In my Why I Am A Humanist post I point out how difficult it is to avoid cloying platitudes when attempting to describe Humanism. Happily Grace Without God (dare I say) gracefully avoids this. Ozment acknowledges the real struggles to build secular community. The elements that bind religious communities together can sometimes be missing in secular communities. But secular communities are needed just the same.
Ozment visits Sunday Assemblies and humanist student groups. She visits secular parent groups and death cafes. She is reporting on the myriad ways secular people are attempting to recapture secular grace. But rather than coming across as dry or distant Ozment’s writing is full of heart and pops off the page. One cannot help but relate to her honest questioning and searching. She is telling my story … our story.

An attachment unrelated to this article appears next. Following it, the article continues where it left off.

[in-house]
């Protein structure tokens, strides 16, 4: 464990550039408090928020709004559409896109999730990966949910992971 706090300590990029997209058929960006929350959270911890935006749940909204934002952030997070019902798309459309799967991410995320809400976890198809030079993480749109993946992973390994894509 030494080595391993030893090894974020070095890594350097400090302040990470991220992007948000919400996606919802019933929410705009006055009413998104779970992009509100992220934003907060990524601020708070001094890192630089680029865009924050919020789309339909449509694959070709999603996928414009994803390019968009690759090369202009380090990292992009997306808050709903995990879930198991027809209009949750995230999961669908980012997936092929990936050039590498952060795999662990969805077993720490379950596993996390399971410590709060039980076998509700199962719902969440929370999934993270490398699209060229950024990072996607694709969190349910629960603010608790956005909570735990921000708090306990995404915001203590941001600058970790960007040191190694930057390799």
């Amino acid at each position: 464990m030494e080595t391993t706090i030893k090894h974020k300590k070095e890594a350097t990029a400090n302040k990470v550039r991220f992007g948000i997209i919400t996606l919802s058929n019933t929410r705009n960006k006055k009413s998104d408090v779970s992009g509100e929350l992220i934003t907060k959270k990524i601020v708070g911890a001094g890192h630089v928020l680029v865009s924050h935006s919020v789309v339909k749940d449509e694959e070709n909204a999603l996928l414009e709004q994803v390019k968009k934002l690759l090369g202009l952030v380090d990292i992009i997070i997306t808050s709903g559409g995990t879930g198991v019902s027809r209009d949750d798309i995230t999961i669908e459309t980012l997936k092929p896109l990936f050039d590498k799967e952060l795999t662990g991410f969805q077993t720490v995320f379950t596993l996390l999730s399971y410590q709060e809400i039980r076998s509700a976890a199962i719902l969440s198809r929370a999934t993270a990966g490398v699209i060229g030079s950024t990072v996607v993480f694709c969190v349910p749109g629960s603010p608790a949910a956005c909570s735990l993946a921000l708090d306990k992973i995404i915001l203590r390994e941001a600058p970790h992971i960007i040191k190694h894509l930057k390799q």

I appreciated, as well, that she expresses a lack of satisfaction in the answers. It is not that this or that solution is the right way or only way but rather that they are all pointing at something significant. And the continued search for that significance is the point.
I have written about Secular Grace and my attempts to use the term to describe the human need for connection. Ozment takes it one step further and tries to capture something deeper and for a lack of a better term “spiritual.”*
Ozment poses a provocative question: